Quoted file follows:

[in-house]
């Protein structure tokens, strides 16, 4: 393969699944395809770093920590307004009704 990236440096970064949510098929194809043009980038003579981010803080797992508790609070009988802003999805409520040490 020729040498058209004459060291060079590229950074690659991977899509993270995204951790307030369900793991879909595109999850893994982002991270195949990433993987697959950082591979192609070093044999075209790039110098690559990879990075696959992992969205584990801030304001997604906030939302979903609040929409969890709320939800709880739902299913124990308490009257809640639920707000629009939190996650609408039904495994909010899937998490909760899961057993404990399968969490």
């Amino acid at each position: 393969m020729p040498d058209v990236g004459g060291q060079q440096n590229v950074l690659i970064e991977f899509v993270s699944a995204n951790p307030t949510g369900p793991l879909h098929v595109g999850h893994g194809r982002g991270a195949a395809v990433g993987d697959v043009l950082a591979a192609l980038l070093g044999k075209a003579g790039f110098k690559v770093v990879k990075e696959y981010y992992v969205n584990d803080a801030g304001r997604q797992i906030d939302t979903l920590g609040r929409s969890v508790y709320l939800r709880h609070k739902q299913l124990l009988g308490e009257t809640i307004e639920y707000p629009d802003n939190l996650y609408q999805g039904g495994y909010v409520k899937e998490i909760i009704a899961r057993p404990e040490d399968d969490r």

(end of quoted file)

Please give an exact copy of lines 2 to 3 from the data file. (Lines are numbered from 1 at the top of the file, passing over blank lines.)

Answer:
């Protein structure tokens, strides 16, 4: 393969699944395809770093920590307004009704 990236440096970064949510098929194809043009980038003579981010803080797992508790609070009988802003999805409520040490 020729040498058209004459060291060079590229950074690659991977899509993270995204951790307030369900793991879909595109999850893994982002991270195949990433993987697959950082591979192609070093044999075209790039110098690559990879990075696959992992969205584990801030304001997604906030939302979903609040929409969890709320939800709880739902299913124990308490009257809640639920707000629009939190996650609408039904495994909010899937998490909760899961057993404990399968969490």
């Amino acid at each position: 393969m020729p040498d058209v990236g004459g060291q060079q440096n590229v950074l690659i970064e991977f899509v993270s699944a995204n951790p307030t949510g369900p793991l879909h098929v595109g999850h893994g194809r982002g991270a195949a395809v990433g993987d697959v043009l950082a591979a192609l980038l070093g044999k075209a003579g790039f110098k690559v770093v990879k990075e696959y981010y992992v969205n584990d803080a801030g304001r997604q797992i906030d939302t979903l920590g609040r929409s969890v508790y709320l939800r709880h609070k739902q299913l124990l009988g308490e009257t809640i307004e639920y707000p629009d802003n939190l996650y609408q999805g039904g495994y909010v409520k899937e998490i909760i009704a899961r057993p404990e040490d399968d969490r």